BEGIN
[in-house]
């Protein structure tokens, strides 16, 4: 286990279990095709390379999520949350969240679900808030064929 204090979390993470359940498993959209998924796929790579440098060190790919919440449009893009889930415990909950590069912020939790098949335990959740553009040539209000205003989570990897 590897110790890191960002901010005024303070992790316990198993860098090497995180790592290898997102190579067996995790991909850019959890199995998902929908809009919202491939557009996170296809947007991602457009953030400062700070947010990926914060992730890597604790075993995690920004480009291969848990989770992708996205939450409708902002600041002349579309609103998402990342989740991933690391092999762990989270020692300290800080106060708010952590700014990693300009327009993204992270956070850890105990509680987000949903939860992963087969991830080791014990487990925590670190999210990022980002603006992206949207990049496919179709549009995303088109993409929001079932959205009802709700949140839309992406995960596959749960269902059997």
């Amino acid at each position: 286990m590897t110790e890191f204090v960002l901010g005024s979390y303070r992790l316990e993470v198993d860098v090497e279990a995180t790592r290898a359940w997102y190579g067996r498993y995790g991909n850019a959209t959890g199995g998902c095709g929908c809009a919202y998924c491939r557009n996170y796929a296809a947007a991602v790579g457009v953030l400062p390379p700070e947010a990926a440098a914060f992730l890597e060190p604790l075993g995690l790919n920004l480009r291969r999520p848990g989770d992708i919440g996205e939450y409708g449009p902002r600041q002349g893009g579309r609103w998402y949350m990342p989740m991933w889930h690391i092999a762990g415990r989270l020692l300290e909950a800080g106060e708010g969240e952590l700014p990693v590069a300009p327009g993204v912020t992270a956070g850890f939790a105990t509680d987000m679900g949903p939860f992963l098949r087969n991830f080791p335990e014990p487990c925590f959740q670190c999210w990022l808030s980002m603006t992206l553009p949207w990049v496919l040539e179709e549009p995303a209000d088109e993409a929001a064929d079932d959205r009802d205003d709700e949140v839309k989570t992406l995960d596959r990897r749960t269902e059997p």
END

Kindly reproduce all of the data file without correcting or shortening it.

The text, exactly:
[in-house]
């Protein structure tokens, strides 16, 4: 286990279990095709390379999520949350969240679900808030064929 204090979390993470359940498993959209998924796929790579440098060190790919919440449009893009889930415990909950590069912020939790098949335990959740553009040539209000205003989570990897 590897110790890191960002901010005024303070992790316990198993860098090497995180790592290898997102190579067996995790991909850019959890199995998902929908809009919202491939557009996170296809947007991602457009953030400062700070947010990926914060992730890597604790075993995690920004480009291969848990989770992708996205939450409708902002600041002349579309609103998402990342989740991933690391092999762990989270020692300290800080106060708010952590700014990693300009327009993204992270956070850890105990509680987000949903939860992963087969991830080791014990487990925590670190999210990022980002603006992206949207990049496919179709549009995303088109993409929001079932959205009802709700949140839309992406995960596959749960269902059997």
């Amino acid at each position: 286990m590897t110790e890191f204090v960002l901010g005024s979390y303070r992790l316990e993470v198993d860098v090497e279990a995180t790592r290898a359940w997102y190579g067996r498993y995790g991909n850019a959209t959890g199995g998902c095709g929908c809009a919202y998924c491939r557009n996170y796929a296809a947007a991602v790579g457009v953030l400062p390379p700070e947010a990926a440098a914060f992730l890597e060190p604790l075993g995690l790919n920004l480009r291969r999520p848990g989770d992708i919440g996205e939450y409708g449009p902002r600041q002349g893009g579309r609103w998402y949350m990342p989740m991933w889930h690391i092999a762990g415990r989270l020692l300290e909950a800080g106060e708010g969240e952590l700014p990693v590069a300009p327009g993204v912020t992270a956070g850890f939790a105990t509680d987000m679900g949903p939860f992963l098949r087969n991830f080791p335990e014990p487990c925590f959740q670190c999210w990022l808030s980002m603006t992206l553009p949207w990049v496919l040539e179709e549009p995303a209000d088109e993409a929001a064929d079932d959205r009802d205003d709700e949140v839309k989570t992406l995960d596959r990897r749960t269902e059997p």